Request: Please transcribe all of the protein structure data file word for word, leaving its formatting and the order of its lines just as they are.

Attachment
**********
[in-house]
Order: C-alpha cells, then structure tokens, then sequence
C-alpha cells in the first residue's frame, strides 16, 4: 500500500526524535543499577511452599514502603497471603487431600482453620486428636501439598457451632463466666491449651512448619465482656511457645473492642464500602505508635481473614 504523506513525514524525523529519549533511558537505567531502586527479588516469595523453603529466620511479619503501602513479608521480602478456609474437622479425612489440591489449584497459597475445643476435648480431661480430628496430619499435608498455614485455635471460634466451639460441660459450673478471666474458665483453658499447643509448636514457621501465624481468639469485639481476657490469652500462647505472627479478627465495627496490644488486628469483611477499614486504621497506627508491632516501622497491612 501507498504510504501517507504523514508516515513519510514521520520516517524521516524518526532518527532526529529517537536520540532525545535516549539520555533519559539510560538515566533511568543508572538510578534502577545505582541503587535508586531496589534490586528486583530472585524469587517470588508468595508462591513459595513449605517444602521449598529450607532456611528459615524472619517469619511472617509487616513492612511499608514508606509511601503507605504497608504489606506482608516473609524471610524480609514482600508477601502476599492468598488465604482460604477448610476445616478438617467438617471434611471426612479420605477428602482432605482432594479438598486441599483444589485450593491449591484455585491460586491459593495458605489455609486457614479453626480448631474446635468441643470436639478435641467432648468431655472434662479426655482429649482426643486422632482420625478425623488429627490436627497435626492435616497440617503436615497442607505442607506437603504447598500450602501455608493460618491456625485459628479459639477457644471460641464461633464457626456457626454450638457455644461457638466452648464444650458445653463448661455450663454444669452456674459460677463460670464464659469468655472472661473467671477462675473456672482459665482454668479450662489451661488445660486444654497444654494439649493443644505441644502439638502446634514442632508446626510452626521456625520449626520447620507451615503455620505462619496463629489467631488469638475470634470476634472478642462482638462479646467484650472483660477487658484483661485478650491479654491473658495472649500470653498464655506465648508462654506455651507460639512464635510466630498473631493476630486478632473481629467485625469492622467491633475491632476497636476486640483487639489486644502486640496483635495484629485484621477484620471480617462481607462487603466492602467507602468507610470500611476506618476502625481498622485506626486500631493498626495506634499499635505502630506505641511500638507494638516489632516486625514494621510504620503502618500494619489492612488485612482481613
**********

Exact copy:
[in-house]
Order: C-alpha cells, then structure tokens, then sequence
C-alpha cells in the first residue's frame, strides 16, 4: 500500500526524535543499577511452599514502603497471603487431600482453620486428636501439598457451632463466666491449651512448619465482656511457645473492642464500602505508635481473614 504523506513525514524525523529519549533511558537505567531502586527479588516469595523453603529466620511479619503501602513479608521480602478456609474437622479425612489440591489449584497459597475445643476435648480431661480430628496430619499435608498455614485455635471460634466451639460441660459450673478471666474458665483453658499447643509448636514457621501465624481468639469485639481476657490469652500462647505472627479478627465495627496490644488486628469483611477499614486504621497506627508491632516501622497491612 501507498504510504501517507504523514508516515513519510514521520520516517524521516524518526532518527532526529529517537536520540532525545535516549539520555533519559539510560538515566533511568543508572538510578534502577545505582541503587535508586531496589534490586528486583530472585524469587517470588508468595508462591513459595513449605517444602521449598529450607532456611528459615524472619517469619511472617509487616513492612511499608514508606509511601503507605504497608504489606506482608516473609524471610524480609514482600508477601502476599492468598488465604482460604477448610476445616478438617467438617471434611471426612479420605477428602482432605482432594479438598486441599483444589485450593491449591484455585491460586491459593495458605489455609486457614479453626480448631474446635468441643470436639478435641467432648468431655472434662479426655482429649482426643486422632482420625478425623488429627490436627497435626492435616497440617503436615497442607505442607506437603504447598500450602501455608493460618491456625485459628479459639477457644471460641464461633464457626456457626454450638457455644461457638466452648464444650458445653463448661455450663454444669452456674459460677463460670464464659469468655472472661473467671477462675473456672482459665482454668479450662489451661488445660486444654497444654494439649493443644505441644502439638502446634514442632508446626510452626521456625520449626520447620507451615503455620505462619496463629489467631488469638475470634470476634472478642462482638462479646467484650472483660477487658484483661485478650491479654491473658495472649500470653498464655506465648508462654506455651507460639512464635510466630498473631493476630486478632473481629467485625469492622467491633475491632476497636476486640483487639489486644502486640496483635495484629485484621477484620471480617462481607462487603466492602467507602468507610470500611476506618476502625481498622485506626486500631493498626495506634499499635505502630506505641511500638507494638516489632516486625514494621510504620503502618500494619489492612488485612482481613